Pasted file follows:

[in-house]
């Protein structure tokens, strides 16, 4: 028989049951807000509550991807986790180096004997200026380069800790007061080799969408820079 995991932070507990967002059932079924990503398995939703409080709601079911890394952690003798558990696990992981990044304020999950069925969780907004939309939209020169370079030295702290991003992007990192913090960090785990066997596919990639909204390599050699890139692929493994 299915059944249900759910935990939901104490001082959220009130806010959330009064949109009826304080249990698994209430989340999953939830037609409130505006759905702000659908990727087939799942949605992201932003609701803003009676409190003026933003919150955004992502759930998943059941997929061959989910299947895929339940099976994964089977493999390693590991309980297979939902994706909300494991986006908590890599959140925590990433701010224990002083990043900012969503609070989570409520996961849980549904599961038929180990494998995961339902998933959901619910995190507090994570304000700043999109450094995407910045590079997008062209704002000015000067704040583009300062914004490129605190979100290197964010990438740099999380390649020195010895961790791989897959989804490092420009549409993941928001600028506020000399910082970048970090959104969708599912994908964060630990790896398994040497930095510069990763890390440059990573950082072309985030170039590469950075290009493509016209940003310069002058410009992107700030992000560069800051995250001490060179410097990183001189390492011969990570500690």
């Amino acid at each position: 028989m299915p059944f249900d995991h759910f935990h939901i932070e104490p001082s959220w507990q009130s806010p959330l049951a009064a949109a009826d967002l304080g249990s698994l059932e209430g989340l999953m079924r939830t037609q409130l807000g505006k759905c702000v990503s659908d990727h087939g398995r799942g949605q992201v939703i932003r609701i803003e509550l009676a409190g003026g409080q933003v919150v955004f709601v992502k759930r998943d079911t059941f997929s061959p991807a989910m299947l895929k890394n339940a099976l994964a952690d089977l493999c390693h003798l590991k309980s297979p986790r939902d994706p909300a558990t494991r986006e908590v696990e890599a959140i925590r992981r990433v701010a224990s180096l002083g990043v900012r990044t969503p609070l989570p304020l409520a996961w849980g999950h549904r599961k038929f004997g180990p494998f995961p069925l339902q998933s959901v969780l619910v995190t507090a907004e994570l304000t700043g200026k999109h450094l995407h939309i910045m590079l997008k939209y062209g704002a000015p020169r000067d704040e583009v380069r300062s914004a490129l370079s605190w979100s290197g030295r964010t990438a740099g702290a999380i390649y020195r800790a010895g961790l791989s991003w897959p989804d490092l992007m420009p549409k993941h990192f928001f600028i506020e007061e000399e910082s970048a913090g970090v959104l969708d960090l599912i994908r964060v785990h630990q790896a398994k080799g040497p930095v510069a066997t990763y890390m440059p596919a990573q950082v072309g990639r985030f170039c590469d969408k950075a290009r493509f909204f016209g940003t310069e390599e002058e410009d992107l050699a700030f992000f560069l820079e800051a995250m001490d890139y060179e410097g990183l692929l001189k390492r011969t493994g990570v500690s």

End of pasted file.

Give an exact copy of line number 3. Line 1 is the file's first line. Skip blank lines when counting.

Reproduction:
């Amino acid at each position: 028989m299915p059944f249900d995991h759910f935990h939901i932070e104490p001082s959220w507990q009130s806010p959330l049951a009064a949109a009826d967002l304080g249990s698994l059932e209430g989340l999953m079924r939830t037609q409130l807000g505006k759905c702000v990503s659908d990727h087939g398995r799942g949605q992201v939703i932003r609701i803003e509550l009676a409190g003026g409080q933003v919150v955004f709601v992502k759930r998943d079911t059941f997929s061959p991807a989910m299947l895929k890394n339940a099976l994964a952690d089977l493999c390693h003798l590991k309980s297979p986790r939902d994706p909300a558990t494991r986006e908590v696990e890599a959140i925590r992981r990433v701010a224990s180096l002083g990043v900012r990044t969503p609070l989570p304020l409520a996961w849980g999950h549904r599961k038929f004997g180990p494998f995961p069925l339902q998933s959901v969780l619910v995190t507090a907004e994570l304000t700043g200026k999109h450094l995407h939309i910045m590079l997008k939209y062209g704002a000015p020169r000067d704040e583009v380069r300062s914004a490129l370079s605190w979100s290197g030295r964010t990438a740099g702290a999380i390649y020195r800790a010895g961790l791989s991003w897959p989804d490092l992007m420009p549409k993941h990192f928001f600028i506020e007061e000399e910082s970048a913090g970090v959104l969708d960090l599912i994908r964060v785990h630990q790896a398994k080799g040497p930095v510069a066997t990763y890390m440059p596919a990573q950082v072309g990639r985030f170039c590469d969408k950075a290009r493509f909204f016209g940003t310069e390599e002058e410009d992107l050699a700030f992000f560069l820079e800051a995250m001490d890139y060179e410097g990183l692929l001189k390492r011969t493994g990570v500690s």